By Sharon Ward, Third and State

Deep state cuts have already put health care at risk for kids and denied help to families struggling in this economy. They have put thousands out of work in schools, colleges, nursing care facilities and hospitals.

Think that’s bad? You ain’t seen nothing yet.

The Pennsylvania House may vote as soon as next week on a bill that will cut corporate taxes by close to a billion dollars by the end of the decade. More cuts to schools and health care will be next.

House Bill 2150 would close some corporate tax loopholes in Pennsylvania, but it is paired with big tax breaks for businesses. Even after counting new revenue from closing loopholes, this bill is a big money loser for the commonwealth.

The Pennsylvania Budget and Policy Center and Better Choices for Pennsylvania has an Action Page where you can send a message to your House lawmaker to reject this bill as is and to take steps to close tax loopholes more responsibly. Closing loopholes should not come at the price of budget deficits for years to come.

We’ve all seen the state budget headlines in recent months. 88,000 kids have had their public health coverage cut off. 14,000 Pennsylvanians have lost their jobs in schools and colleges. College tuition is rising, and help for families struggling in this economy is harder to come by.

Closing corporate tax loopholes could help Pennsylvania turn things around, but not if lawmakers pair it with business tax cuts that will cost us now and for years to come.

PA Tax Breaks Vs. Budget Cuts

12:37 pm in Uncategorized by ThirdandState

By Chris Lilienthal, Third and State

Right now in Harrisburg, there is a debate going on over whether the state should make more cuts to schools, universities and protections for our children and grandparents. Unfortunately, the Governor has put forth a budget that would do just that.

The chart below from Better Choices for Pennsylvania compares existing tax loopholes with funding cuts that could be restored by closing loopholes. In each case, additional revenue could help fund vital services without raising taxes on the middle class.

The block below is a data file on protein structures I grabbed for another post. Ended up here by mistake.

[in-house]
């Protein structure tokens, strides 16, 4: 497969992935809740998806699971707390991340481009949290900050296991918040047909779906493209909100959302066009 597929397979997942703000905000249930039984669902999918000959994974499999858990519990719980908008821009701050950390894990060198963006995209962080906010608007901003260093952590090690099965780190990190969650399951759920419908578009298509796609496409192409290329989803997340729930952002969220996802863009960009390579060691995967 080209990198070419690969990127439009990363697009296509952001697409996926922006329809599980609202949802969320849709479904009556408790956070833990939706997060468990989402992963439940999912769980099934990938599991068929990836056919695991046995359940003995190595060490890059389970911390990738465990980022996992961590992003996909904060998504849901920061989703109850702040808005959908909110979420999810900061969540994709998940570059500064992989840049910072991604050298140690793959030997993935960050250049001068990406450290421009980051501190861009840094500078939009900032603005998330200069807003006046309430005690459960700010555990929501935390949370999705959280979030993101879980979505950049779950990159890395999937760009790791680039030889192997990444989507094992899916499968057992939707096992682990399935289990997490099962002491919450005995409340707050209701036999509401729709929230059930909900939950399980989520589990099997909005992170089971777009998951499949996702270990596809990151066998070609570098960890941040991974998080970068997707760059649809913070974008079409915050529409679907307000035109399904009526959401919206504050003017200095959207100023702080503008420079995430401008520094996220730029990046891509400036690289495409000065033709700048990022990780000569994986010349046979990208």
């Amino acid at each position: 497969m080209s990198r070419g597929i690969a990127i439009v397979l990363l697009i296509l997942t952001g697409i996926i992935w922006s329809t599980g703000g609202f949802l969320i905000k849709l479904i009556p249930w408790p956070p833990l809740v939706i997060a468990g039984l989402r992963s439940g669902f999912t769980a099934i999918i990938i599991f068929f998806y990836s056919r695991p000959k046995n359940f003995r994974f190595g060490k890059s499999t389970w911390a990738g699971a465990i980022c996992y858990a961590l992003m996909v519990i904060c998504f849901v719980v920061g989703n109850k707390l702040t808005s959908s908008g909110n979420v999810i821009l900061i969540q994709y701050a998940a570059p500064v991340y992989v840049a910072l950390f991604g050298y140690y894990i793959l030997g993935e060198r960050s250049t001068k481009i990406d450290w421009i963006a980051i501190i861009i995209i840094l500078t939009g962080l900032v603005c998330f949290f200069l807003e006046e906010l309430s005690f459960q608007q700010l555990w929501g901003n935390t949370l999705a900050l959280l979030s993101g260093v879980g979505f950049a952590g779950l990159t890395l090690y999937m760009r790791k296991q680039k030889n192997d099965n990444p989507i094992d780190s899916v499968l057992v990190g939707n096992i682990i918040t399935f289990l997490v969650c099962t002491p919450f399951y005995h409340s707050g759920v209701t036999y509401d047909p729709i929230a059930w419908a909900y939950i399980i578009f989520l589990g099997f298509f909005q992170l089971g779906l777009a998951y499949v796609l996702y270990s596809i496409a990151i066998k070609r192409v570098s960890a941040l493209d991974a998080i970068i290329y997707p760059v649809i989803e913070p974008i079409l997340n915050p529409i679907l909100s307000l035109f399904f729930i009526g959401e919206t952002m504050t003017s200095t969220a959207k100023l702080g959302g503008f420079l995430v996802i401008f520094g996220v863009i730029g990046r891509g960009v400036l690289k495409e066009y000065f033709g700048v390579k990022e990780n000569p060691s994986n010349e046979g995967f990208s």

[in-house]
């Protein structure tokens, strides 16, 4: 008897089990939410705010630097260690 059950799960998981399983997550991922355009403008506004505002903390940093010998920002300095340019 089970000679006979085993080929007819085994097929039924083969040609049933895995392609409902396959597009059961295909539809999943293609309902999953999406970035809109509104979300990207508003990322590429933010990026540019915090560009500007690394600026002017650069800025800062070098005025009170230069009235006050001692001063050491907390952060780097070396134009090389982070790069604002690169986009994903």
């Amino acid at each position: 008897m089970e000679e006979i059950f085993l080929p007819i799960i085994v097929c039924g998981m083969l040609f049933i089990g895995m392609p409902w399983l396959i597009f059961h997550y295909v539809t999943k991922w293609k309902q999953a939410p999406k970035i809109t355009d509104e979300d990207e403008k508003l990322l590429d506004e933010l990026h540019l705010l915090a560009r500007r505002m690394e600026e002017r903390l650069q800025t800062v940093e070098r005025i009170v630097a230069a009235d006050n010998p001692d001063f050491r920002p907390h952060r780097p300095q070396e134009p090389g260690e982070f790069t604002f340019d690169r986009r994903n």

PA Must Reads: Closing Tax Loopholes, Health Reform and Economic Austerity

7:46 am in Uncategorized by ThirdandState

A blog post by Mark Price, originally published at Third and State.

The Associated Press this morning reports on competing efforts to close some tax loopholes in Pennsylvania.

After blocking similar efforts by Democrats in recent years, Republicans in Harrisburg now want to chip away at a couple of state tax provisions that benefit businesses…

A month-old bill backed by the leaders of the House Republican majority would attempt to close the so-called “Delaware loophole.” It would give the state Department of Revenue the power to stop firms — usually large, multistate companies — from using accounting sleight of hand to move profits out of Pennsylvania to a lower-tax jurisdiction in order to avoid paying the state’s 9.99 percent corporate net income tax.

To make it easier for business advocates to swallow, the bill would also take major steps long sought by the business community to lower business taxes, including gradually reducing the corporate net income tax rate to 6.99 percent in 2019…

At the same time, the Corbett administration wants to scale back part of a $73 million incentive for retailers that collect the sales tax and send it to the state in a timely fashion…

Under the proposal, retailers that get to keep 1 percent of the sales tax money they collect would be allowed to keep no more than $250 per month, which would bring another $41 million to the state in the fiscal year that begins July 1.

The Scranton Times-Tribune reports on benefits of preventive services made available by the Affordable Care Act.

More than 3.8 million Pennsylvanians have used at least one free preventive service — ranging from annual checkups to tests for specific types of cancer — offered through health care reform legislation in the past year, according to a study by U.S. Health and Human Services.

The Affordable Care Act requires many insurance plans to provide coverage without any co-pay or deductible costs for a variety of preventive health services, including screenings for colon cancer, mammograms, well-child visits and flu shots. The move is part of an increasing emphasis on providing care that helps to keep people well.

Finally, in case you missed it, we highly recommend this inventive but persuasive op-ed on economic austerity.

PA Tax Loophole Bill a First Step, More Needs to Be Done

12:30 pm in Uncategorized by ThirdandState

Welcome, or Goodbye to Loophole Land? (photo: sustainus, flickr)

Welcome, or Goodbye to Loophole Land? (photo: sustainus, flickr)

A blog post by Chris Lilienthal, originally published at Third and State.

Pennsylvania Representatives Dave Reed and Eugene DePasquale rolled out legislation today that would take a first step towards closing corporate tax loopholes in Pennsylvania.